John Newton

John Newton

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Wapping, London
Birth Sign
Wapping, London

John Newton, a man who had a spiritual awakening on a ship, wrote one of the best Christian hymns, “Amazing Grace.” This hymn had a huge impact on English hymnology. He was a good preacher and a dedicated theologian who was very important to the evangelical movement. William Wilberforce was a good friend of his who fought against slavery and was called an abolitionist because of this. Even though he was involved in the slave trade and captained many slave ships at one point in his life, he later worked to end slavery. He started working on the sea when he was very young. He was a slave for a while and was beaten and tortured, but then he was saved. He also wrote the hymn “Glorious Things Have Been Said of Thee.” Many pieces of art, like movies, books, and plays, show how he lived and what he did.

Early years and childhood

John Newton was born in Wapping, London, to shipmaster John Newton Sr. and instrument maker Elizabeth. At age six, he lost his mother to tuberculosis.

He later moved to Aveley, where he lived with his father and his new wife. Then he went to a school where kids live in dorms. When he was eleven, his father took him to the ocean.

Before his father stopped working in 1742, he had been on six trips with him. His father wanted him to work on a sugar plantation, but he chose to sail on a merchant ship instead.

John Newton’s Career

In 1743, he was captured by the Royal Navy while he was visiting some of his friends. He was forced to join the navy. He was made a midshipman on the ship “HMS Harwich.”
During his time in the Royal Navy, he tried to get away but failed. For this, he was punished in front of 350 crew members. He was stripped to his waist and made a seaman, which is a lower rank.

He felt bad about himself because of the punishment, so he wanted to kill the captain. He even thought about ending his own life and wanted to jump into the sea. But he got over being embarrassed before either of those things happened.

When the “HMS Harwich” was on its way to India, he was moved to the “Pegasus,” a slave ship that was headed to South Africa. The ship was full of goods and slaves that were going to be sold in England and other places.
Since he gave the crew of the “Pegasus” a lot of trouble, he was sent to South Africa with a slave trader named Amos Clowe, who gave him to his wife, an African duchess named Princess Pete.

He and other slaves of Princess Pete were all beaten and tortured. In 1748, a sea captain saved him after his father asked him to. To get back to England, he got on the “Greyhound,” a merchant ship that carried beeswax and dyer’s wood. During this trip, he had a spiritual change that led him to become an evangelical Christian.

During his trip on the “Greyhound,” he read religious books, like the Bible, to pass the time. When he got to Britain, he fully agreed with evangelical Christianity’s teachings.

After going back to England in 1750, he became the captain of two ships that traded slaves. These ships were called “Duke of Argyle” and “African.” After four years, he stopped going to sea and buying and selling slaves.

In 1755, Manesty got him a job as the tax collector for the Port of Liverpool. He got this job because Manesty thought he would do a good job. He was already well known as an evangelical lay minister at this point.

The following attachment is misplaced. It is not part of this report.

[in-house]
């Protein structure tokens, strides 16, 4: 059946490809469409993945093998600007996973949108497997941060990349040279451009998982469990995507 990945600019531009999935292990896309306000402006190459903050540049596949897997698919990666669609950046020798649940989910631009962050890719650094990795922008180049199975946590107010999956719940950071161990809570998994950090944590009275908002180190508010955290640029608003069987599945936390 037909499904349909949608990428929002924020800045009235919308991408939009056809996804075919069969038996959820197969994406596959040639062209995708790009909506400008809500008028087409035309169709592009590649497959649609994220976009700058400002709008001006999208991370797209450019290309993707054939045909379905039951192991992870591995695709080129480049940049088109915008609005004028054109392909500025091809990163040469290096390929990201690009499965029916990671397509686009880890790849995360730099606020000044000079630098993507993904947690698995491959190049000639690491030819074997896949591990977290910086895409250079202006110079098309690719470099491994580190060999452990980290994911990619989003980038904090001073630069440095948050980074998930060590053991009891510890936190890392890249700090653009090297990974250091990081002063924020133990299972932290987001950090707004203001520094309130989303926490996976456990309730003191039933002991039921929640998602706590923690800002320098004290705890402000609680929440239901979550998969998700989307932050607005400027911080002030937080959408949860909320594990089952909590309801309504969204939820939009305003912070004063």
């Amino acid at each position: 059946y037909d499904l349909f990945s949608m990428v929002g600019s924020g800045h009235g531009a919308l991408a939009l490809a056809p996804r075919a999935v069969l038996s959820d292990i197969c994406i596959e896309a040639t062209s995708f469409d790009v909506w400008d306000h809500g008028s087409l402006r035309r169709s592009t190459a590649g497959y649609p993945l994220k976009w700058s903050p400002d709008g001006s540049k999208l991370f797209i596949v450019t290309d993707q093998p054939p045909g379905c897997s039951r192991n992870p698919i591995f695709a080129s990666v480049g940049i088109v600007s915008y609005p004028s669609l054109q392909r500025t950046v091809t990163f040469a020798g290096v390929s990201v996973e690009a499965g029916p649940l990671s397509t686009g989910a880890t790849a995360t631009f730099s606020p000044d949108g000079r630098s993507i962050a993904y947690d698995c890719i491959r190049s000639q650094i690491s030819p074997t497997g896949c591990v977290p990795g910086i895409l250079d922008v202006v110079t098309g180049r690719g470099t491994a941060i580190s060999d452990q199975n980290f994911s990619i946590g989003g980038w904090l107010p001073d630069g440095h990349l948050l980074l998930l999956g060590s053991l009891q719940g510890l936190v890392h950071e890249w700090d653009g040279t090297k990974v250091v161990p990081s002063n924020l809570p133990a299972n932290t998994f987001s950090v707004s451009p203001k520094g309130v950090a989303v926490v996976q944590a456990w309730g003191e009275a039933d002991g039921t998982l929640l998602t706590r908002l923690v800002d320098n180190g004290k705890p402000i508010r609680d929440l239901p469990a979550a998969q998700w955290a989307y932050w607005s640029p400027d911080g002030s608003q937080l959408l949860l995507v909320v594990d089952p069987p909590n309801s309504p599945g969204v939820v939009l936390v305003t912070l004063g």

He asked the Church of England in 1757 to be made a priest. This wasn’t accepted at first, which made him frustrated all the time.
After seven years, in 1764, he met Lord Dartmouth. Lord Dartmouth told the Bishop of Chester about him, and in June of that year, he was made a priest in Olney, Buckinghamshire.

In 1779, he was named the Rector of St. Mary Woolnoth in London’s Lombard Street. In the same year, he also published an autobiography called “The Force of Truth.”
In 1788, he wrote a pamphlet called “Thoughts on the Slave Trade.” In it, he talked about how slaves were taken on ships under very harsh and dangerous conditions.

William Wilberforce led a campaign to end slavery, and he backed him. The Parliament passed the Slave Trade Act in 1807, which he was alive to see.
Together with William Cowper in 1779, he worked on a set of hymns. This work was put together in a book called “Olney Hymns,” which came out the same year.

Awards & Achievements

In 1792, the College of New Jersey gave him a degree called “Doctor of Divinity.”

Personal History and Legacies

In 1750, he married Mary Catlett, the girl he had loved since they were young. The wedding was held at St. Margaret’s Church in Rochester, New York.

He took in two of his nieces who were orphaned. Elizabeth and Eliza Catlett were their names.
He wrote an anonymous autobiography called “An Authentic Narrative of Some Remarkable and Interesting Details in the Life of ——— Communicated, in a Series of Letters, to the Reverend T. Haweiss.”

After his wife died, he wrote a book called “Letters to a Wife.” The book came out in 1793.
In the last years of his life, he was sick and had problems with his eyes. He died in London in 1807. He and his wife were both laid to rest at the St. Mary Woolnoth.

He was put in the Gospel Music Hall of Fame in 1982.
In the British TV miniseries “The Fight Against Slavery,” which came out in 1975, actor John Castle played his part.
The actor Albert Finney played his part in the 2006 movie “Amazing Grace.”

Murray Watts was in charge of the play “African Snow” in 2007. The play is acted out as if it were happening inside Newton’s head.

Estimated Net worth

American actor John Newton has a net worth of $500,000 dollars. He was born on December 29, 1965, in Chapel Hill. John Haymes Newton is his full name.


He wrote many well-known hymns, such as “Amazing Grace” and “Glorious Things Are Said of Thee.”